AAAS and EurekAlert! deepen engagement with Latin America through journalism fellowships
EurekAlert!, the global science news service operated by the American Association for the Advancement of Science, is happy to announce the recipients of the 2009 Fellowships for Science Reporters from Developing Regions, sponsored by Elsevier.

GEN reports on strategies to overcome blood-brain barrier
The blood-brain barrier remains a major obstacle to the successful delivery of drugs to treat central nervous system disorders, reports Genetic Engineering and Biotechnology News.

Scientists propose new direction in the search for genetic causes of schizophrenia
A new study shows that schizophrenia is caused, at least in part, by large, rare structural changes in DNA referred to as copy number variants -- not the tiny, single letter alterations (single nucleotide polymorphisms that scientists have pursued for years.

Software could save organizations $19,000 each month
Software designed by the University of Liverpool which automatically shuts down computer systems after usage, is saving large organizations up to $19,000 in electricity costs each month.

Spanish scientists confirm extra virgin olive oil helps to combat breast cancer
Researchers of the Catalonian Institute of Oncology and the University of Granada have verified the bioactivity of the polyphenols present in extra virgin olive oil in breast cancer cell lines.

New study identifies economies that will suffer most as climate change imperils fisheries
With climate change threatening to destroy coral reefs, push salt water into freshwater habitats and produce more coastal storms, millions of struggling people in fishery-dependent nations of Africa, Asia and South America could face unprecedented hardship, according to a new study published today in the February issue of the peer-reviewed journal Fish and Fisheries.

Genetic study shows direct link between vitamin D and MS susceptibility 'gene'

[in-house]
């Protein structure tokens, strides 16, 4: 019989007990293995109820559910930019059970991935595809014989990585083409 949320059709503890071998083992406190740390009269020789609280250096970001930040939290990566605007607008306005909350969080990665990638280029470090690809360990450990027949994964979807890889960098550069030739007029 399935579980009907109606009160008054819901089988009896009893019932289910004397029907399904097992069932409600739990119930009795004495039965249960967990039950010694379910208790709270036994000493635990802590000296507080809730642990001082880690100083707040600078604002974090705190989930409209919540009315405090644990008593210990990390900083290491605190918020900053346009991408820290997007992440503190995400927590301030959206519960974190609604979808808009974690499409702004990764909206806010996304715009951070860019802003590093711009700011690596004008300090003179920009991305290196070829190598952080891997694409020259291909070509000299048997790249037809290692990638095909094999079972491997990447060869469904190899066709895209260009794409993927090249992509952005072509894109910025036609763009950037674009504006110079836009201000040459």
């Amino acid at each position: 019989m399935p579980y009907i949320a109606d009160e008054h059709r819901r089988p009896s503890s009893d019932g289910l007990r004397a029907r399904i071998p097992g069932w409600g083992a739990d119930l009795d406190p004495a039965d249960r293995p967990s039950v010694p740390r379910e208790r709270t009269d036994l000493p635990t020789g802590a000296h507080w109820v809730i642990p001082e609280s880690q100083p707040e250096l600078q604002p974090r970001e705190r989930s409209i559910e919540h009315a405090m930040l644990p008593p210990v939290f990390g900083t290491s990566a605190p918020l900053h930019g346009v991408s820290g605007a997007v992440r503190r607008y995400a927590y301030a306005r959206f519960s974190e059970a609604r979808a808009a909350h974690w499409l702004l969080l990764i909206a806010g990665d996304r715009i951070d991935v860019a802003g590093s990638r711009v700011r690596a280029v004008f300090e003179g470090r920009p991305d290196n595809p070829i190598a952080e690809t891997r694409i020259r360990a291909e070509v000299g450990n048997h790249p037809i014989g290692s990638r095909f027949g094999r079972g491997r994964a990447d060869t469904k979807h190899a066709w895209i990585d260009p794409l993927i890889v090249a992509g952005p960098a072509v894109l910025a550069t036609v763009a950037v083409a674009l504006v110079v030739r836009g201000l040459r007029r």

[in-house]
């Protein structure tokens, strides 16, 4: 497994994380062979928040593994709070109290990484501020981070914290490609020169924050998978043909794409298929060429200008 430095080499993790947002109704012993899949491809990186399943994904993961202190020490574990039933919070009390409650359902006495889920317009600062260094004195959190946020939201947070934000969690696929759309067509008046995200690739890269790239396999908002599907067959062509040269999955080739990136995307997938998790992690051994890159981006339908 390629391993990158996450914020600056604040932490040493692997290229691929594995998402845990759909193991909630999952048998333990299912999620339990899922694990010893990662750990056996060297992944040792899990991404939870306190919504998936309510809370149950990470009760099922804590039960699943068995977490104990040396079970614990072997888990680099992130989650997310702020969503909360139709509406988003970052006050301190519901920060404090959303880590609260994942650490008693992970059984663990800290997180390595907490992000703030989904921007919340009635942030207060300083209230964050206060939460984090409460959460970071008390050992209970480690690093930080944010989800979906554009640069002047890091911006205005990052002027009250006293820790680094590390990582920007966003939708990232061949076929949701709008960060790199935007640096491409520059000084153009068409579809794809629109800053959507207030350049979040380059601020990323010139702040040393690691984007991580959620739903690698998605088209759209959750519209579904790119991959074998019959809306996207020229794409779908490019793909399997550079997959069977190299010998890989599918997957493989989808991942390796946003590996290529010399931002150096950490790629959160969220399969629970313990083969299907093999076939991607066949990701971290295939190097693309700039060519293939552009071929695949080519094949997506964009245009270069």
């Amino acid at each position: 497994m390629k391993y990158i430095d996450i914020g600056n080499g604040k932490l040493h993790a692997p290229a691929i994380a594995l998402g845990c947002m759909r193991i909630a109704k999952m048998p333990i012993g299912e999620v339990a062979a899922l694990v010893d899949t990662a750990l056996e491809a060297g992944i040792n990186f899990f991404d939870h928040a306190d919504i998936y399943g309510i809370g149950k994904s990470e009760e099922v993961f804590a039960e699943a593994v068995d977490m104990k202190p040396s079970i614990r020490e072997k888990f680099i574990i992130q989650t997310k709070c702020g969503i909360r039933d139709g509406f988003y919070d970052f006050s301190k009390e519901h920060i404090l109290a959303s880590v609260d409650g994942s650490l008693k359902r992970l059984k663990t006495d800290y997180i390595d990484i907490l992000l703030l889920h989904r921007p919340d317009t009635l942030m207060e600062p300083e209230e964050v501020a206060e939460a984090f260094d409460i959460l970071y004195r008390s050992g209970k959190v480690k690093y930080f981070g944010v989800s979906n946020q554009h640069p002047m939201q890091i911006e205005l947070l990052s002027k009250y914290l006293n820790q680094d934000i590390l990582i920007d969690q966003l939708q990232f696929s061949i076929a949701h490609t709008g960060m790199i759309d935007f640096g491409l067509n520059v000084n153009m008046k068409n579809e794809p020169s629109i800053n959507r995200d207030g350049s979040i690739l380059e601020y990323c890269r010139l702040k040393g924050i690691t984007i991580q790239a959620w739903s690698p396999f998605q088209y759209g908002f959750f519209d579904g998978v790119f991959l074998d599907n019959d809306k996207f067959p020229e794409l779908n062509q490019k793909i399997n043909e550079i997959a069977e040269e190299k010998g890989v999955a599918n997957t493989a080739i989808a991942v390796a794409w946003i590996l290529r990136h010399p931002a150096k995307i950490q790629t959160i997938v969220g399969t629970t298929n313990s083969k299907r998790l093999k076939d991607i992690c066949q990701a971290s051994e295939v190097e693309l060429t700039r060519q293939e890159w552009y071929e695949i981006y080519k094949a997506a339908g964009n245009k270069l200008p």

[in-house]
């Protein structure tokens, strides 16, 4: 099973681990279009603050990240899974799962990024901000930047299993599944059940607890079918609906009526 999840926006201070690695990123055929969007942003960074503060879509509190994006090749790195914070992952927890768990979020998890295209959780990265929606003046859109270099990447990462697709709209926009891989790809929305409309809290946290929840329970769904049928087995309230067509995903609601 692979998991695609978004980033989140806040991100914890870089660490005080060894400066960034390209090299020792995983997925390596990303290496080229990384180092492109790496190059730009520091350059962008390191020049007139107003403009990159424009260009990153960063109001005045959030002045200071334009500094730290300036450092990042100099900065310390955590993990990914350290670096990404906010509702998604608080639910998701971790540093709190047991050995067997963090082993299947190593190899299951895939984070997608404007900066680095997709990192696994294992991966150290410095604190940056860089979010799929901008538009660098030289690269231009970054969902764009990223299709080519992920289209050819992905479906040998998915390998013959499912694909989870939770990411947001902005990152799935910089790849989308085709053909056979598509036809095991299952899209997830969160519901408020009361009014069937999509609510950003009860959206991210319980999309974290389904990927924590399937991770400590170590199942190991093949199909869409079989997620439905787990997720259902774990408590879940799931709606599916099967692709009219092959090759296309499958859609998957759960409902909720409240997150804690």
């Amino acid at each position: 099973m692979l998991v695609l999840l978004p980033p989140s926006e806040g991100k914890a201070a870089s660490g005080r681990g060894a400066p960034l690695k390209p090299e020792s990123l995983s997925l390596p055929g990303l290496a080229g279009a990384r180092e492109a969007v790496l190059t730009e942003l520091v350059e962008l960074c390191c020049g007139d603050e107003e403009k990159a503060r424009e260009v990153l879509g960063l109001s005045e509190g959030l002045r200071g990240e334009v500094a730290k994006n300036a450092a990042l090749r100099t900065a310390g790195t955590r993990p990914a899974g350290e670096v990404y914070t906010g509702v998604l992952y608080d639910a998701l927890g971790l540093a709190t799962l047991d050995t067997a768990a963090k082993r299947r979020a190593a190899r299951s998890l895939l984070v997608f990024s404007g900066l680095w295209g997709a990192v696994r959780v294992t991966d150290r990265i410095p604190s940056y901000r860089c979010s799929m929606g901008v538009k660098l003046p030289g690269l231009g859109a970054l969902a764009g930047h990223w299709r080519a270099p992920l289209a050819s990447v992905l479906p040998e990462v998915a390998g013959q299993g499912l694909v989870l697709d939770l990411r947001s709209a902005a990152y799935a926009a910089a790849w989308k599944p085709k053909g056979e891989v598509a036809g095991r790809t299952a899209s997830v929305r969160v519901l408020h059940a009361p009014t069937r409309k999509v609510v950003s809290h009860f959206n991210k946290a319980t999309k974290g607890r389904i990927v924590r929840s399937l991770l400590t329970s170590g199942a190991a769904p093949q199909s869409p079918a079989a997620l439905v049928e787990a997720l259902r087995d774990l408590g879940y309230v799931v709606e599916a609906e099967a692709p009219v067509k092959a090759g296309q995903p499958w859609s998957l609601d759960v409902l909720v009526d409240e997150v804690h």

Researchers have found evidence that a direct interaction between vitamin D and a common genetic variant alters the risk of developing multiple sclerosis (MS).

Rapidly evolving gene contributes to origin of species
A gene that helped one species split into two species shows evidence of adapting much faster than other genes in the genome, raising questions about what is driving its rapid evolution.

Professor analyzes if Montreal Canadiens are a hockey team or religion
Since January 2009, Olivier Bauer has pioneered the world's first course examining the link between hockey and religion.

Office of Naval Research delivers technology that integrates Marine infantryman and combat equipment
Engineers with the Office of Naval Research's warfighter-focused TechSolutions Program delivered cutting-edge technology to the Marine Corps Systems Command Gruntworks facility in Stafford, Va. on Feb.

The nonsense in our genes
A study of the genetic code of more than 1,000 people, published in the American Journal of Human Genetics, has found that at least one in 200 human genes can be inactivated in apparently healthy people.

New paper offers key insights into how new species emerge
A new paper by University of Notre Dame reseaarchers on the apple fly and the apple wasp reveals important new clues to solving Darwin's